Dr Schumacher’s statement follows the appointment by President Barrack Obama of a new Ebola coordinator for his administration.
While recognising that it was important for all healthcare workers to be aware of the situation and to reevaluate their infection prevention measures as recommended by Centers for Disease Control (CDC), Dr Schumacher emphasised that it was unlikely that hospice providers in the US will ever treat someone exposed to the Ebola virus.
He said: “As hospice providers, most staff and volunteers come in to contact with thousands of patients and family members every day. As the CDC has stressed, the likelihood they will ever treat someone exposed to the Ebola virus is remote. However, knowledge of the signs and symptoms and latest information regarding the scope of the outbreak is prudent.”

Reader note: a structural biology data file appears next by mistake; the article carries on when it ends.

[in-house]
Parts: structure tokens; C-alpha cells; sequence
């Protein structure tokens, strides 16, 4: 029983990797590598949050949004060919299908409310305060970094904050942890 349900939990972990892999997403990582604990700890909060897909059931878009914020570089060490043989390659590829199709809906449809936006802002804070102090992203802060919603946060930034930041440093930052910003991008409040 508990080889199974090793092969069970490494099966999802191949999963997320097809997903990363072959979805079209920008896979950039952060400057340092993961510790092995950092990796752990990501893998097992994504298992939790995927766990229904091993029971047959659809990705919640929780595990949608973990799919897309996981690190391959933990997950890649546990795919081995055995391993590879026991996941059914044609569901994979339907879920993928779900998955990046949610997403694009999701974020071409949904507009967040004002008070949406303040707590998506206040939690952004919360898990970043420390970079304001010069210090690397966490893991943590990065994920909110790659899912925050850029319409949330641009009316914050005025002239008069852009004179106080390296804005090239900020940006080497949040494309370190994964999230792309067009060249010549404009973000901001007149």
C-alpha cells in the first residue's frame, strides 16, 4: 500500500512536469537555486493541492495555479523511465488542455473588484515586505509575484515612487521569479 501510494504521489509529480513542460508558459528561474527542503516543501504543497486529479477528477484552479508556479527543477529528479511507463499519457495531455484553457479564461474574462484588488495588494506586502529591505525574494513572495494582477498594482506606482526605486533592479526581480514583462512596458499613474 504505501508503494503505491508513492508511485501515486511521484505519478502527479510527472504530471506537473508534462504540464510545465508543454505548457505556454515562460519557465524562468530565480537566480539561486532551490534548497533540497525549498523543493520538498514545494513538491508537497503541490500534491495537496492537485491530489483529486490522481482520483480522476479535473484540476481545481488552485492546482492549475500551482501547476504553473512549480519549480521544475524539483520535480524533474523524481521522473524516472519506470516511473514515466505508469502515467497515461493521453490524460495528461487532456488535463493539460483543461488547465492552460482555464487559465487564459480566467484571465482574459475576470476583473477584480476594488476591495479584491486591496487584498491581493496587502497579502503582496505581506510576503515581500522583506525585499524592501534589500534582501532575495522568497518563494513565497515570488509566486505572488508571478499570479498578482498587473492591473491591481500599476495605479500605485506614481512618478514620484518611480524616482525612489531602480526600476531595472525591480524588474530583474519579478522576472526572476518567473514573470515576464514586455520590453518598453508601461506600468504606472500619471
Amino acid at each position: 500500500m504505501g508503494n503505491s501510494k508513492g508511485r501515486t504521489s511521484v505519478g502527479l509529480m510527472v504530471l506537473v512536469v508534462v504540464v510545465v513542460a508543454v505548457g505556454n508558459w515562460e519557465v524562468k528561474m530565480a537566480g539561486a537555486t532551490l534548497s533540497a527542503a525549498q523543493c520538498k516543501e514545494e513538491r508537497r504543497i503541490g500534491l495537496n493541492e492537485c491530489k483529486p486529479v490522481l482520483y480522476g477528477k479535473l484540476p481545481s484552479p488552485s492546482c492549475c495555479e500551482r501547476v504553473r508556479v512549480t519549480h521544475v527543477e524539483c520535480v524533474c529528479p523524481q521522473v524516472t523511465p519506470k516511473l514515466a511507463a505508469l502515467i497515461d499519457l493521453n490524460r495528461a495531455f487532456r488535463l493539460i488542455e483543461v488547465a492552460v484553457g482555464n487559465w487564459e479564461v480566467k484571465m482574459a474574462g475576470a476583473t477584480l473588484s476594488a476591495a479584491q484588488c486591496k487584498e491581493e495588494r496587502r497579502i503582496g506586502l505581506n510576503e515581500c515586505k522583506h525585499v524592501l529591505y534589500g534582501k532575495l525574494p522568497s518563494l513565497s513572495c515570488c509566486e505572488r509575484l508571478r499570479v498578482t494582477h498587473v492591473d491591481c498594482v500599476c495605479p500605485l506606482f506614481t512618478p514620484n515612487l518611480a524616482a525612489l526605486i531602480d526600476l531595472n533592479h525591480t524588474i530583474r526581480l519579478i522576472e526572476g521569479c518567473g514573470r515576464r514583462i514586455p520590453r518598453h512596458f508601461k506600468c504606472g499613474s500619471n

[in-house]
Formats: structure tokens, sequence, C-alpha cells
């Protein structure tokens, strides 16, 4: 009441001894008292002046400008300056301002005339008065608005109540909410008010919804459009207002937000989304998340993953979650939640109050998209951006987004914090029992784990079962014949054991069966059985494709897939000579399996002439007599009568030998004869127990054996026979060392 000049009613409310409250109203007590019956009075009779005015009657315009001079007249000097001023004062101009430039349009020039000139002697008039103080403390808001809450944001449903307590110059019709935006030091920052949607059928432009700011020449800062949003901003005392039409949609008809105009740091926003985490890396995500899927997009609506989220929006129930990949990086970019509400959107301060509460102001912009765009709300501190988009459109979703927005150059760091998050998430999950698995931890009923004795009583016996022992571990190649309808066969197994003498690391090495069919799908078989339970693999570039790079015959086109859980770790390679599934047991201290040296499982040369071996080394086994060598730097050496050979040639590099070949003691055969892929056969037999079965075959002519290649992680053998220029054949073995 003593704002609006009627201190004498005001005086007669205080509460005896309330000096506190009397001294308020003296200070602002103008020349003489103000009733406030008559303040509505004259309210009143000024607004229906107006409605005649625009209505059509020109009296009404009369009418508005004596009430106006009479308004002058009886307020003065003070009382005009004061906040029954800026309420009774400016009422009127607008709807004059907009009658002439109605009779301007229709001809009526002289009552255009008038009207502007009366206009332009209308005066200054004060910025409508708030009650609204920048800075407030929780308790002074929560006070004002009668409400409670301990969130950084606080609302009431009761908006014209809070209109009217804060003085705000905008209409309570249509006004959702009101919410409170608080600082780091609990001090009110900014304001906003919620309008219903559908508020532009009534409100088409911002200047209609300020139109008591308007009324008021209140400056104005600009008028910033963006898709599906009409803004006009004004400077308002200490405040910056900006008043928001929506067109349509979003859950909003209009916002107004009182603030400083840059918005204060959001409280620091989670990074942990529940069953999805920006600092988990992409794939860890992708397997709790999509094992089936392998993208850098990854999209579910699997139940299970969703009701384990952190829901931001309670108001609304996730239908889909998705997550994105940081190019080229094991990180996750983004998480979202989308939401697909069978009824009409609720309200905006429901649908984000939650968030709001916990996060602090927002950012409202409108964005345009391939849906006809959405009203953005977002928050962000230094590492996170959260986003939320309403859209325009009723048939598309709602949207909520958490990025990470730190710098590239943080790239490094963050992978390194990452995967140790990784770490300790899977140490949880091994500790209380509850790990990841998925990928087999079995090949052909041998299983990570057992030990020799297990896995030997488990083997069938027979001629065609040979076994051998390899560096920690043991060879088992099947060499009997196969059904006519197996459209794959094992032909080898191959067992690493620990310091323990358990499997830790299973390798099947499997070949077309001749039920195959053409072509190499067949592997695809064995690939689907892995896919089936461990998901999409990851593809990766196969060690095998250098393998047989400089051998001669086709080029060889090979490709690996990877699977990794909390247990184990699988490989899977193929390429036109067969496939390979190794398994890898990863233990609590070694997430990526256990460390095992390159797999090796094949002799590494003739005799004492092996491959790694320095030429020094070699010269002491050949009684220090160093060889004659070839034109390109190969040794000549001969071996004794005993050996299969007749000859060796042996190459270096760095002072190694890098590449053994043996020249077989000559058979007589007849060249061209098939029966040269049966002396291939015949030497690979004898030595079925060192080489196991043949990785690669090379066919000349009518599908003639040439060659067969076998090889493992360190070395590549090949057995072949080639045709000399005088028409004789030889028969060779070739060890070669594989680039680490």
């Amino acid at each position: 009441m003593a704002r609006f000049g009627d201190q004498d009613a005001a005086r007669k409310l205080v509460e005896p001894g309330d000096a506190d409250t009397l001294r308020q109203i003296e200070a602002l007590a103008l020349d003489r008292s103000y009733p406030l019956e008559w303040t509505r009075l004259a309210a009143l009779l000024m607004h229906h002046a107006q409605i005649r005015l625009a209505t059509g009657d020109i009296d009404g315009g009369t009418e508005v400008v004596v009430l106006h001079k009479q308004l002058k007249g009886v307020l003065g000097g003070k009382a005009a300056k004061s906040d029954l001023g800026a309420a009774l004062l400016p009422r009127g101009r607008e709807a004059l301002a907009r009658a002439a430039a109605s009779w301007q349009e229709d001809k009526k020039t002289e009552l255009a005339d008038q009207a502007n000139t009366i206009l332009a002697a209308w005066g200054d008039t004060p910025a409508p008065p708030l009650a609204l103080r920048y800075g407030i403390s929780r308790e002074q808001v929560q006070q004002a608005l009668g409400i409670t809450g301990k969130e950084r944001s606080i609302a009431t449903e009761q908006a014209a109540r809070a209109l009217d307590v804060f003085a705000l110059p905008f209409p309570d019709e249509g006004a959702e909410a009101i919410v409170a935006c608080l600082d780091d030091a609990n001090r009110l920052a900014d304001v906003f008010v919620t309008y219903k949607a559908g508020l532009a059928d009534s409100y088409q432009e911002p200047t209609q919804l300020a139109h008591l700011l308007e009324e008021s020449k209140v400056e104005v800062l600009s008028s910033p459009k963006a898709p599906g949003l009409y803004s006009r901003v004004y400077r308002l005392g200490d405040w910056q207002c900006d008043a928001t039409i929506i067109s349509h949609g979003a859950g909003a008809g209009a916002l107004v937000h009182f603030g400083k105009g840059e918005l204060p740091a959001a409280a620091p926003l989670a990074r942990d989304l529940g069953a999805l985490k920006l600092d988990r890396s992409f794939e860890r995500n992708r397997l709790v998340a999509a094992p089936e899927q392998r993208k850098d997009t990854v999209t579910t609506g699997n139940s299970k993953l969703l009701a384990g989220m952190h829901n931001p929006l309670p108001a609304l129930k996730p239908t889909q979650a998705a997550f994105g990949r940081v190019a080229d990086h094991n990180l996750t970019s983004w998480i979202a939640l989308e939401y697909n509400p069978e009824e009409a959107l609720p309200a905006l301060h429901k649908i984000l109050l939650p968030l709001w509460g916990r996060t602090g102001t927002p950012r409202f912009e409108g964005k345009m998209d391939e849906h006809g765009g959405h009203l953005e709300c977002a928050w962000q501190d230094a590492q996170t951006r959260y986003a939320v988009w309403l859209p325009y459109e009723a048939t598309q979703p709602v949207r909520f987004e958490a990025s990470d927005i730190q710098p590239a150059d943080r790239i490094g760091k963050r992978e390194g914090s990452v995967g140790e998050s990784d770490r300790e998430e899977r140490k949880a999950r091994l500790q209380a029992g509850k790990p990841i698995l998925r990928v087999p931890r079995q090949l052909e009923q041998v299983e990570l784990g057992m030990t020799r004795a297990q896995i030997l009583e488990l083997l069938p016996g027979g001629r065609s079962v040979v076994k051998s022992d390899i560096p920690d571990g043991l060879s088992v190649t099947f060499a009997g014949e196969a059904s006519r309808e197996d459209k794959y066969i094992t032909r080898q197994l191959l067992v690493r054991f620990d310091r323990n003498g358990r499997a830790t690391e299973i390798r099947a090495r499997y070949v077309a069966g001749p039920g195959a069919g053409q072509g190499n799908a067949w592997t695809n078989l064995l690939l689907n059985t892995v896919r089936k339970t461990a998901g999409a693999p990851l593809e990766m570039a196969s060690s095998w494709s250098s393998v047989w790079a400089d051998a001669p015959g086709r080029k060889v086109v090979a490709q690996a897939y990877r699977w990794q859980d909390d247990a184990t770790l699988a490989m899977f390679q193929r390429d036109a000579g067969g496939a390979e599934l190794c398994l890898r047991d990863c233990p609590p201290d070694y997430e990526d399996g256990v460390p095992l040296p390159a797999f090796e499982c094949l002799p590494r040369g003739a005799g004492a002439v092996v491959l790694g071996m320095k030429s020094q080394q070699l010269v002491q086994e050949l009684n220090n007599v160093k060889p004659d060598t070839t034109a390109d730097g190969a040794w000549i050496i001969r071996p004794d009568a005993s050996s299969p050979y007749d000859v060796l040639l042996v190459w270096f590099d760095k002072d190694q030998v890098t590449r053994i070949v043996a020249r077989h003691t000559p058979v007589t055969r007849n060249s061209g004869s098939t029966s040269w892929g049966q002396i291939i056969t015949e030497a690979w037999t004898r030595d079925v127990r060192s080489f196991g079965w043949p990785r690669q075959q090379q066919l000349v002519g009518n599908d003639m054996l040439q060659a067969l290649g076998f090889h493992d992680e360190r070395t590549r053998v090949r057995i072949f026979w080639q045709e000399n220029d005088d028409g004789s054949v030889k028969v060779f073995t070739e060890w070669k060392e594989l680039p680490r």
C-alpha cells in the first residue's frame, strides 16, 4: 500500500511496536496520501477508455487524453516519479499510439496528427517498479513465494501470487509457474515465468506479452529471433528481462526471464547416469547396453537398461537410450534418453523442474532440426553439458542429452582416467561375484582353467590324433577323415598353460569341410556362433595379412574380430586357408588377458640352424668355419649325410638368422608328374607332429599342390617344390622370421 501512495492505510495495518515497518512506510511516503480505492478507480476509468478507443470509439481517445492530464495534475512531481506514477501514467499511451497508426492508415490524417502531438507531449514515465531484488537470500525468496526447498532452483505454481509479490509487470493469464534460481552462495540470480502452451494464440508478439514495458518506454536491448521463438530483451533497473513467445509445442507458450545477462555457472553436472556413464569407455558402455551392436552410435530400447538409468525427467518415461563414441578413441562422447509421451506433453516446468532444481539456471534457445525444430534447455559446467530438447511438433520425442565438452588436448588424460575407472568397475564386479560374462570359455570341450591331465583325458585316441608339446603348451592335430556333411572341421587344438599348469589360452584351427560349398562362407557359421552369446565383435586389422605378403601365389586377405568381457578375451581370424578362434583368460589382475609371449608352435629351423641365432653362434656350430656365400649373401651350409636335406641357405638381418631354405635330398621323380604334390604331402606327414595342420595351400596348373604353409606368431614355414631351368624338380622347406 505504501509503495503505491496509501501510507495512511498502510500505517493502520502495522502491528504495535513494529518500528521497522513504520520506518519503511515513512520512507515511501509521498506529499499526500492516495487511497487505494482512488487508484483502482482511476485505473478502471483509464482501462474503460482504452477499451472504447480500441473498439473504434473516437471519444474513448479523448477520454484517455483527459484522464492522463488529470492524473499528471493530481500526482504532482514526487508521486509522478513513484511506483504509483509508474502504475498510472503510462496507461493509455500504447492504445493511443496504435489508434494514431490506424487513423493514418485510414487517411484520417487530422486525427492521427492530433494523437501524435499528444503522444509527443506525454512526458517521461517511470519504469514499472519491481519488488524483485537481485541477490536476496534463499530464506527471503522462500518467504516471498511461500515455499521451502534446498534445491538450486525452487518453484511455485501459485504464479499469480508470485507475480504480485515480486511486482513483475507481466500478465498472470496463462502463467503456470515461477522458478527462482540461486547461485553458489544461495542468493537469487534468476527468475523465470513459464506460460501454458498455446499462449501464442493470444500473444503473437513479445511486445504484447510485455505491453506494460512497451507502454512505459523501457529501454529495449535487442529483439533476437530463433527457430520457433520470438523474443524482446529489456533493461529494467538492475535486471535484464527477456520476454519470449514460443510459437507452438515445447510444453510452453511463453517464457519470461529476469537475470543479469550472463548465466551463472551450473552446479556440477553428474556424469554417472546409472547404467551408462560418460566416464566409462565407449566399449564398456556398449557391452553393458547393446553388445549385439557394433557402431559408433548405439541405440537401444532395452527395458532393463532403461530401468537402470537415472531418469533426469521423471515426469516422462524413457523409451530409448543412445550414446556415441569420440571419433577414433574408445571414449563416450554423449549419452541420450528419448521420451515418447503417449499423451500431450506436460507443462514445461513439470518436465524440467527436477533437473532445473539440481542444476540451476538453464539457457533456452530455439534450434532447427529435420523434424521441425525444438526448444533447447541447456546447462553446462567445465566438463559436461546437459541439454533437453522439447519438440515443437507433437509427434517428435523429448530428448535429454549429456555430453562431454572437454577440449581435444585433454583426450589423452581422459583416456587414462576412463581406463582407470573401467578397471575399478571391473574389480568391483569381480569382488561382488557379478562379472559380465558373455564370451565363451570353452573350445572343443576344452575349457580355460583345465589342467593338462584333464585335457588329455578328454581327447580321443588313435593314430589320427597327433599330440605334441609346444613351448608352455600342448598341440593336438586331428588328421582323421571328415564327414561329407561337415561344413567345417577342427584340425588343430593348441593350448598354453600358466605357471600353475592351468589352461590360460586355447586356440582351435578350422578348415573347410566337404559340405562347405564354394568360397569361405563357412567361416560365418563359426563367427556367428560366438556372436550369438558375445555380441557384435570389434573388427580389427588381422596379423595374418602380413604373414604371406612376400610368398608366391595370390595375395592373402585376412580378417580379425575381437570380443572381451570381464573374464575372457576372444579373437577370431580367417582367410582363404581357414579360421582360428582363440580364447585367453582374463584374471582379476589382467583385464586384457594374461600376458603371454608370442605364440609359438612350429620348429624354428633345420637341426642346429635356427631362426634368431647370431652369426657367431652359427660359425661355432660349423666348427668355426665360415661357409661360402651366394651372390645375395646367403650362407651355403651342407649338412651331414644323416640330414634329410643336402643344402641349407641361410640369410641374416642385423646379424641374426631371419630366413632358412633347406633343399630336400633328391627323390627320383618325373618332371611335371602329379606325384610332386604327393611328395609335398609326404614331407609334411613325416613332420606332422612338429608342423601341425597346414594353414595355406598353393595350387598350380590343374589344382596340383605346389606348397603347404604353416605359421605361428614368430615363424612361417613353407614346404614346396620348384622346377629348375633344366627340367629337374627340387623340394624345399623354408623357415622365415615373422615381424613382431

He cautioned against causing anxiety for the patients, saying: “As trusted healthcare providers who do the vast majority of our work in patients’ homes, we should not, in any way, foster a greater sense of anxiety. Our goal should continue to be helping our patients and their families understand these issues by using our experience and the best available knowledge to inform them.”
Dr Schumacher said: “NHPCO will continue to monitor updates from the government on its Ebola response, and share those most salient to the healthcare community.”